Change in corneal shape from contact lens use occurs with both soft and RGP lenses, but it is more commonly associated with hard lenses. Most warpage resolves after the patient discontinues wearing the lens. To evaluate corneal shape on an ongoing basis, the clinician can follow keratometry or corneal topography and manifest refraction as part of the contact lens follow-up examination. The common term spectacle blur misleadingly suggests that these changes are somehow due to a problem with the spectacle correction. If there is more than a little fluctuation of refractive error, the contact lens fit should be reevaluated.
Ptosis related to dehiscence of the levator aponeurosis has been associated with long-term use of RGP lenses.
Corneal abrasions can result from foreign bodies under a lens, poor insertion or removal technique, or a damaged contact lens. Most clinicians treat abrasions with topical antibiotics and try to avoid patching, particularly in the context of contact lens wear, to reduce the likelihood of infection.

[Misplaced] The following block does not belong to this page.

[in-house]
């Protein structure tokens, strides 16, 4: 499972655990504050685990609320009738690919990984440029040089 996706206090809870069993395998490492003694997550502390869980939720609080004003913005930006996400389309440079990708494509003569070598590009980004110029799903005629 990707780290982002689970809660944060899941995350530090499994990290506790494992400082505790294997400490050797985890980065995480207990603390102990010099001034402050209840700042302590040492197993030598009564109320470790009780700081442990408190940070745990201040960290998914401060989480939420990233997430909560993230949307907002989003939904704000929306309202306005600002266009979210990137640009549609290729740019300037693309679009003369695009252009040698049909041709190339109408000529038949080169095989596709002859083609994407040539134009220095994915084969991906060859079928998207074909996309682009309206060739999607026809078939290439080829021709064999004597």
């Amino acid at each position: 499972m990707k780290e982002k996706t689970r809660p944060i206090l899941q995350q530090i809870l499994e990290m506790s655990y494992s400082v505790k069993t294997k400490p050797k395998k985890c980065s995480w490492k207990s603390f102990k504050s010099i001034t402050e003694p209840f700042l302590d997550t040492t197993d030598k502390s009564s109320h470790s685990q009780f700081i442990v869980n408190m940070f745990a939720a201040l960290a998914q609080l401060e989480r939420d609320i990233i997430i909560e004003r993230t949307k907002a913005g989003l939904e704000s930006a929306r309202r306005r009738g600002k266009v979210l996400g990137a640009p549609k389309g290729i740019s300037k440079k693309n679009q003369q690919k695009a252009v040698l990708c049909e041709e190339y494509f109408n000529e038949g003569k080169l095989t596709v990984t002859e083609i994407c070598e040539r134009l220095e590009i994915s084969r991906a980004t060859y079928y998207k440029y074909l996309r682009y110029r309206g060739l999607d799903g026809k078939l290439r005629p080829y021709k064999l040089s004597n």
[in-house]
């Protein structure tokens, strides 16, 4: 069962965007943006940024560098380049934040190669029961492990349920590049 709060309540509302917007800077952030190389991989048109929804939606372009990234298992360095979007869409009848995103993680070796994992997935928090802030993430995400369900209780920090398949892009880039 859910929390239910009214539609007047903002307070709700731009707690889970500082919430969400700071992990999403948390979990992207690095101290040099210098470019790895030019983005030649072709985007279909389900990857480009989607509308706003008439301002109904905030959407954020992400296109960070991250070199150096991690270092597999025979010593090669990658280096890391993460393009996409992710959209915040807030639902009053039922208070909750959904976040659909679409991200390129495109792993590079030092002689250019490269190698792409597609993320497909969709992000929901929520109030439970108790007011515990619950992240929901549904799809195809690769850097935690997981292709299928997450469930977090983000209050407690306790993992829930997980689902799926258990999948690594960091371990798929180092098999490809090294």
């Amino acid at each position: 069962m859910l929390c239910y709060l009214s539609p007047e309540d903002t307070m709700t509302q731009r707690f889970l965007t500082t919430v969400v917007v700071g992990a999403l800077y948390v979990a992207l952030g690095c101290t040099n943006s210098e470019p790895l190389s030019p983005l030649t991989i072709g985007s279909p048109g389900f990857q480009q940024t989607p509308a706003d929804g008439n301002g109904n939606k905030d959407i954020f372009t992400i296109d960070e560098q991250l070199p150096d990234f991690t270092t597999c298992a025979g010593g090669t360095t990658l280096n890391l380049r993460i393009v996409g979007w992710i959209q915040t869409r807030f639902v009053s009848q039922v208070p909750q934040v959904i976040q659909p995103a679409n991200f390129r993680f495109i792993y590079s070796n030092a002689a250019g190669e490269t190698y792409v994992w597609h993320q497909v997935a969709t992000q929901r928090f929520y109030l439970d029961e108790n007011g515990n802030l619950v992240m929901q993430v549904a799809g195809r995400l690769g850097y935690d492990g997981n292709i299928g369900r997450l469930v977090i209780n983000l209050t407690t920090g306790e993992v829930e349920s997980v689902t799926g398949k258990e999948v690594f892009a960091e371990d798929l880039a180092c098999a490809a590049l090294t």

3-o’clock and 9-o’clock staining
This specific superficial punctate keratitis staining pattern may be observed in RGP contact lens users, especially with interpalpebral fit, and is probably related to poor wetting (Fig 5-17). Paralimbal staining is characteristic of low-riding lenses and is associated with an abortive reflex blink pattern, insufficient lens movement, inadequate tear meniscus, and a thick peripheral lens profile. Refitting the lens or regular use of rewetting drops may help.
Excerpted from BCSC 2020-2021 series : Section 3 - Clinical Optics. For more information and to purchase the entire series, please visit https://www.aao.org/bcsc.